The South Asia region has been in the news this May due to various countries facing the worst economic crisis – staggering inflation resulting in internal strife and protests. Sri Lanka and Pakistan in particular have attracted much of the international attention due to their worsening economic conditions, falling currencies and looming debt defaults. Nepal has also been facing similar economic difficulties, but the situation appears to not be as alarming as in Sri Lanka or Pakistan.
Both countries have seen changes in their respective governments – Sri Lanka has to do it under intense public pressure, the change in Pakistan was due to a changing political landscape with almost all opposition parties forming an informal alliance which more or less appears to have been formed due to its dwindling financial conditions.
The downfall of Sri Lanka’s economy has been swift and painful, with imports of everything from milk to food to fuel having stopped due to shortages of foreign currency (mainly US Dollars), creating serious food shortages and massive power cuts. Doctors have warned of a crippling shortage of life-saving drugs in hospitals, and the government has suspended payments on $7 billion in foreign debt due this year alone.
Pakistan, with retail inflation of over 12.7% in March 2022, is in no better condition. Its forex reserves, below US$ 10.5 billion, are barely sufficient to cover its imports for the next two months. Persistent borrowing over the years has negatively impacted the economic potential of the country, making it more vulnerable to economic shocks. From July 2021 to March 2022, its currency depreciated by 14.3 percent against the US dollar.
While the pandemic has undoubtedly created financial stress across the world. Various countries are facing shortfalls in resources and are struggling to meet the extra burden caused by Covid 19. The situation has been more concerning for the countries which are mainly dependent on tourism, which were worst affected as tourist flow stopped completely during this period, creating havoc with their respective economies and leaving a large part of their population to fend for themselves.
More than 50 countries across the world are currently estimated to be facing the Debt-Crisis situation. However, one significant differentiator for the worsening situation in Sri Lanka and Pakistan has been their heavy dependence on debts – mainly from China. For years, China has been lending money to countries of its strategic interest, irrespective of any regard to their ability to service such debts. It is also believed that such loans from China often come at higher economic and political costs and with conditions such as higher interest costs, holding the project assets as collaterals for Chinese debt as well as claiming preference in repayment over other sovereign creditors, thereby compromising the creditor country’s ability to raise funds from alternate sources in future.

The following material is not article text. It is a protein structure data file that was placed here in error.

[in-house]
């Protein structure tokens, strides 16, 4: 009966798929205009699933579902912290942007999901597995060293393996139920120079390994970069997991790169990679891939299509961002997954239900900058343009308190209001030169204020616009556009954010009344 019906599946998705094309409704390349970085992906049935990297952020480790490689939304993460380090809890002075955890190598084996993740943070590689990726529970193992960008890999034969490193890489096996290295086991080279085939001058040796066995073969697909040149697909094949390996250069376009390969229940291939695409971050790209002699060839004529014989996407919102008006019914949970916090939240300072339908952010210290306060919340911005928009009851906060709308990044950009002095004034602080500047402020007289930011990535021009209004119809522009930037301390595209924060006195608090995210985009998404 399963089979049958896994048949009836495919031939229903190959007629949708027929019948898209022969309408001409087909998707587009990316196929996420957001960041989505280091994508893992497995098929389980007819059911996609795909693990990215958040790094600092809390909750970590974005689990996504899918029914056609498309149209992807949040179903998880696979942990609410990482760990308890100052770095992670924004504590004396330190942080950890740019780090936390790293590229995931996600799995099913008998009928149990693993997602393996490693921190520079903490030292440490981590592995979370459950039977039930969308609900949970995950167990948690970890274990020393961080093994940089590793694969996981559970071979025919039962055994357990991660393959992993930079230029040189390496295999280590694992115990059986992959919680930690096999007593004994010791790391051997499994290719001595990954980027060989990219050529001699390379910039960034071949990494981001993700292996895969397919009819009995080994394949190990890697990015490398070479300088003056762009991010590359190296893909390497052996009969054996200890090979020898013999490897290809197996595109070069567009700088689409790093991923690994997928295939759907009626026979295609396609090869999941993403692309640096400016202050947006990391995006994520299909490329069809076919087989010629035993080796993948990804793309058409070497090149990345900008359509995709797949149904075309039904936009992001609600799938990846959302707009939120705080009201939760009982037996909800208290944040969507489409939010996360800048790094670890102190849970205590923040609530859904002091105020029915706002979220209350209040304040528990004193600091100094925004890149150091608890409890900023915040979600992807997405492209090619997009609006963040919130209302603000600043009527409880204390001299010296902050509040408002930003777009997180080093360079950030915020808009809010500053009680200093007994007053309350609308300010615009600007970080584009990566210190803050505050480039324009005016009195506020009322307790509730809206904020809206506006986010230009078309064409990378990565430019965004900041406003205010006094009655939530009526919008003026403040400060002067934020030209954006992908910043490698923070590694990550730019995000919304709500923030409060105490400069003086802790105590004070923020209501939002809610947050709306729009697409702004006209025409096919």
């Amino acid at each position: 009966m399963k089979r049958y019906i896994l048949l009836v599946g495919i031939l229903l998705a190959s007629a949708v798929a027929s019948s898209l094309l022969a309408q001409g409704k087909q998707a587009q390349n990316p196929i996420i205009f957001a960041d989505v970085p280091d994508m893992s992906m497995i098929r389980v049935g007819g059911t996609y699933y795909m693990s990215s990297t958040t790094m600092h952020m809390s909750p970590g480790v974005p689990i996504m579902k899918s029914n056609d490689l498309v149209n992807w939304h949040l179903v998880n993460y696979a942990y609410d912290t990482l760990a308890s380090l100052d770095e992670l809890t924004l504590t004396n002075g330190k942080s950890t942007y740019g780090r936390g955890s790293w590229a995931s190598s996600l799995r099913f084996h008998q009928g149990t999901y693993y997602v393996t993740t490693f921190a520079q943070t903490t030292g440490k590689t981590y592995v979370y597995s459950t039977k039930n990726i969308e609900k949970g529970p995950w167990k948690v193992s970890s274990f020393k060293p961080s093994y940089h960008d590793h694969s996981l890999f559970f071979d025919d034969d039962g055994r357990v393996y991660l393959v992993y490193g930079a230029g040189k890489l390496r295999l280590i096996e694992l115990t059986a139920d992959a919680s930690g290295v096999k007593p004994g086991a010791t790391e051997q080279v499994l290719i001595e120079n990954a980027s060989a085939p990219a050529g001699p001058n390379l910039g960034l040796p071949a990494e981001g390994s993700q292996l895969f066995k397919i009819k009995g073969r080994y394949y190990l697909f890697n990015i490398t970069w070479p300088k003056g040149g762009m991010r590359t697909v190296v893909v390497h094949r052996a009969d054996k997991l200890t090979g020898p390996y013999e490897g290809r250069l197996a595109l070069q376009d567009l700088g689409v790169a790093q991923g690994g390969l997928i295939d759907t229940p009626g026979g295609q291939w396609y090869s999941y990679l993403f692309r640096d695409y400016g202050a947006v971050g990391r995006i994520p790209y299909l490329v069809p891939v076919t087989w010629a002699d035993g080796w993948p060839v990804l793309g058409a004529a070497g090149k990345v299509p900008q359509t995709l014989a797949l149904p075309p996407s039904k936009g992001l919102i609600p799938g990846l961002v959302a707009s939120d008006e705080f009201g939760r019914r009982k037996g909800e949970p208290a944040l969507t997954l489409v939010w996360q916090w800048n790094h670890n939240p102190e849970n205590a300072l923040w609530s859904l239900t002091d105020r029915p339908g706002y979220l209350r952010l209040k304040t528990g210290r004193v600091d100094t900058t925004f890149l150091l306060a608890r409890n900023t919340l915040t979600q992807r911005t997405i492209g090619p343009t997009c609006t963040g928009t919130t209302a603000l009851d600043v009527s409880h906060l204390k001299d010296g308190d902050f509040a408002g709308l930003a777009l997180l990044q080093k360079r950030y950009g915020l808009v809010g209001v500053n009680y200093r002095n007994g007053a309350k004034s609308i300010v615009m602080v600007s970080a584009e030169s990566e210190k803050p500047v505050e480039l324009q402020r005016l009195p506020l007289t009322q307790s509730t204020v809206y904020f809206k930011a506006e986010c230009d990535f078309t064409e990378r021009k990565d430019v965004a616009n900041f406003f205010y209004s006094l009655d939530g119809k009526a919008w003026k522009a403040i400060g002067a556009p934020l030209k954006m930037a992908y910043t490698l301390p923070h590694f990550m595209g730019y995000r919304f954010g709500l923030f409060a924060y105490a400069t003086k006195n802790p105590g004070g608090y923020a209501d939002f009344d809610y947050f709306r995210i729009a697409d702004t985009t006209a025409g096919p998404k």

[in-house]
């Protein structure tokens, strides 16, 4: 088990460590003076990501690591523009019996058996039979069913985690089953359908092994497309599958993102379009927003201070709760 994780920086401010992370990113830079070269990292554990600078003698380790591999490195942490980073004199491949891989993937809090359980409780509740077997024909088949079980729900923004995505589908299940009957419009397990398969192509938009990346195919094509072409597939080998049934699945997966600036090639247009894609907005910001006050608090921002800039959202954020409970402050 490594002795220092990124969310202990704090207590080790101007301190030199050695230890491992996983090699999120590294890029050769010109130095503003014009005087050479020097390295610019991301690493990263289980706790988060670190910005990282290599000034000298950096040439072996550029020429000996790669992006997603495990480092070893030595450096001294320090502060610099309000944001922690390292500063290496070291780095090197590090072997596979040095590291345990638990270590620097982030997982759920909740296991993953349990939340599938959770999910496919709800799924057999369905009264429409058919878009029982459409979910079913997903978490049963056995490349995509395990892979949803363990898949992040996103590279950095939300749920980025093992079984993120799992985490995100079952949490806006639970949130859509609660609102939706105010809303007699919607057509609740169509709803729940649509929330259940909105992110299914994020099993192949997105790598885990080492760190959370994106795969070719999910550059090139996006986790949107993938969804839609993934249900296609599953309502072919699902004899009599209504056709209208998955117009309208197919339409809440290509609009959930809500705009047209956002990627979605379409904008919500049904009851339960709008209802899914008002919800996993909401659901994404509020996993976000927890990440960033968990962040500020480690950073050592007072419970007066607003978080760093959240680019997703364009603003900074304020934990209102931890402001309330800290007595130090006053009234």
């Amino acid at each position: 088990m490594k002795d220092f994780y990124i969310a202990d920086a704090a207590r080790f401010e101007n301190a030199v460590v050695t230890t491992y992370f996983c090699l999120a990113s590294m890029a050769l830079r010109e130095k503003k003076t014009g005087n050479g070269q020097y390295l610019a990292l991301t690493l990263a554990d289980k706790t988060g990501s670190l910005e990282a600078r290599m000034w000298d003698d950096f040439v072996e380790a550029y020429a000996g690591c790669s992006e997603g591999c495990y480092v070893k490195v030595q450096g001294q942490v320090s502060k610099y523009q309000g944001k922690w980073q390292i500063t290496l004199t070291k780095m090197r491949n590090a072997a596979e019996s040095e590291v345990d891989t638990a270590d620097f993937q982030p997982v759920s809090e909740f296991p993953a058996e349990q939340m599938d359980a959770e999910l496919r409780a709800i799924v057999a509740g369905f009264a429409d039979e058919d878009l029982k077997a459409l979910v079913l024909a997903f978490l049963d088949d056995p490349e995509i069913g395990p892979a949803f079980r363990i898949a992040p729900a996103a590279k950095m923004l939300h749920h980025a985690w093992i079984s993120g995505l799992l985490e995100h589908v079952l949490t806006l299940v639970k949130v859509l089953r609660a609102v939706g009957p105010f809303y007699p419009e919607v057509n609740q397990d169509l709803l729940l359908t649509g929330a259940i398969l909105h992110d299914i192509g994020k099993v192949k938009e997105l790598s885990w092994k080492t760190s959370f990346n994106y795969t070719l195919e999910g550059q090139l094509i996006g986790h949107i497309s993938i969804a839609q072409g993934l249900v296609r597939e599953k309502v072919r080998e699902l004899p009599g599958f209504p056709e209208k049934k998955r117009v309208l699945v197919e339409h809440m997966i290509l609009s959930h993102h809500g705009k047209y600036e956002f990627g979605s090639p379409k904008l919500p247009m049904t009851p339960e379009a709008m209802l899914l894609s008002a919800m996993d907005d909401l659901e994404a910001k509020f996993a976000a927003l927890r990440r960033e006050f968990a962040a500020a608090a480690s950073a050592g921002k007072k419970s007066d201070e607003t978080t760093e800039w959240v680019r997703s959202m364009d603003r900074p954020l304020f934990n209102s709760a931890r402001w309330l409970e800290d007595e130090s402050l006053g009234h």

Another view in circulation is that the debt is not the only reason for the current situation in Sri Lanka and Pakistan. Experts believe that economic mismanagement and populism practiced in these countries during previous years is much to be blamed for their current plight. In Sri Lanka, the Rajapaksa Government reduced taxes in 2019, cutting its tax base by 30%, resulting in the tax-to-GDP ratio dropping by a third in three years and the budget deficit soaring to 14% of GDP, leading to lower credit ratings and a foreign exchange crisis. Its economy shrank by over 3.6% in 2020, mainly due to the pandemic. The ADB “Outlook 2022” report states that the “declining government revenue, significant external debt servicing, low foreign exchange reserves, and downgrades to the country’s sovereign credit ratings further weighed on growth, as did severe shortages of essentials and inflationary pressures” in Sri Lanka.
Pakistan, often referred to as the Loan Addict has much older history of economic mismanagement. With projected fiscal deficit of 6.3 percent of GDP for FY 2022, the World Bank in its recent “Pakistan Development Update” states that “long-standing structural weaknesses of the economy including low investment, low exports, and low productivity growth pose risks to a sustained recovery”.
While the jury is out on what exactly led to the crisis being faced by these two (and many other) countries, it is certain that with the ongoing crisis caused by Russia’s invasion of Ukraine, there is no immediate hope of recovery for the world economy. If anything, it remains to be seen as to how many more such crises will develop in the coming days, weeks and months as the war is expected to cause, among others, a severe food grain and energy shortage and thus creating huge inflationary pressure the world over.